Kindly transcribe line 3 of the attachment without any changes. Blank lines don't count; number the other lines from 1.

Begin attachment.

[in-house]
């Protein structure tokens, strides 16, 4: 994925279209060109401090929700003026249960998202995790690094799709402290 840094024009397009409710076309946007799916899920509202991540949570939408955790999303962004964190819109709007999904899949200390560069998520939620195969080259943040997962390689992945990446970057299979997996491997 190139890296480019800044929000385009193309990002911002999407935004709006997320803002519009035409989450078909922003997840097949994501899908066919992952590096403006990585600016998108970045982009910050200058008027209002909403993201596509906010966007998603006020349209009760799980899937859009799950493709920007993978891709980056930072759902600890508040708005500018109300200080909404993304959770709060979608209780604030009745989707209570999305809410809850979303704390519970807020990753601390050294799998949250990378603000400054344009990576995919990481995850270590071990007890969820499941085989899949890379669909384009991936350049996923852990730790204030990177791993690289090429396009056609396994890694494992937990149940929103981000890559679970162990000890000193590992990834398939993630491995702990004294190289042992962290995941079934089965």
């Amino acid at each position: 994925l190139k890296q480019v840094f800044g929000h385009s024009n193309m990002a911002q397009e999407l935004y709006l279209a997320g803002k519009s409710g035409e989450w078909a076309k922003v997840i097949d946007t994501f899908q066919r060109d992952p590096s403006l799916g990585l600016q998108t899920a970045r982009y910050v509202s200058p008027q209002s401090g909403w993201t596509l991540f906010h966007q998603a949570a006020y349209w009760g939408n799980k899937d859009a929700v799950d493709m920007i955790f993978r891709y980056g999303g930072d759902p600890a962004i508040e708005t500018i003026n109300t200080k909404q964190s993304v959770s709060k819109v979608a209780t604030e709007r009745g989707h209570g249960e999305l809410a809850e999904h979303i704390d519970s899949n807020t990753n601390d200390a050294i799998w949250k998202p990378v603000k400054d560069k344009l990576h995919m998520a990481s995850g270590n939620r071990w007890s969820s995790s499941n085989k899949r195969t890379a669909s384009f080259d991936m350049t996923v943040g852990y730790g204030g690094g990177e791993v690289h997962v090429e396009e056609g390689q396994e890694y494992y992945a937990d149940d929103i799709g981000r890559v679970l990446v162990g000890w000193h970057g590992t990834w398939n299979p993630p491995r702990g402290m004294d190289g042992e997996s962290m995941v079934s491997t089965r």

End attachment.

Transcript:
């Amino acid at each position: 994925l190139k890296q480019v840094f800044g929000h385009s024009n193309m990002a911002q397009e999407l935004y709006l279209a997320g803002k519009s409710g035409e989450w078909a076309k922003v997840i097949d946007t994501f899908q066919r060109d992952p590096s403006l799916g990585l600016q998108t899920a970045r982009y910050v509202s200058p008027q209002s401090g909403w993201t596509l991540f906010h966007q998603a949570a006020y349209w009760g939408n799980k899937d859009a929700v799950d493709m920007i955790f993978r891709y980056g999303g930072d759902p600890a962004i508040e708005t500018i003026n109300t200080k909404q964190s993304v959770s709060k819109v979608a209780t604030e709007r009745g989707h209570g249960e999305l809410a809850e999904h979303i704390d519970s899949n807020t990753n601390d200390a050294i799998w949250k998202p990378v603000k400054d560069k344009l990576h995919m998520a990481s995850g270590n939620r071990w007890s969820s995790s499941n085989k899949r195969t890379a669909s384009f080259d991936m350049t996923v943040g852990y730790g204030g690094g990177e791993v690289h997962v090429e396009e056609g390689q396994e890694y494992y992945a937990d149940d929103i799709g981000r890559v679970l990446v162990g000890w000193h970057g590992t990834w398939n299979p993630p491995r702990g402290m004294d190289g042992e997996s962290m995941v079934s491997t089965r």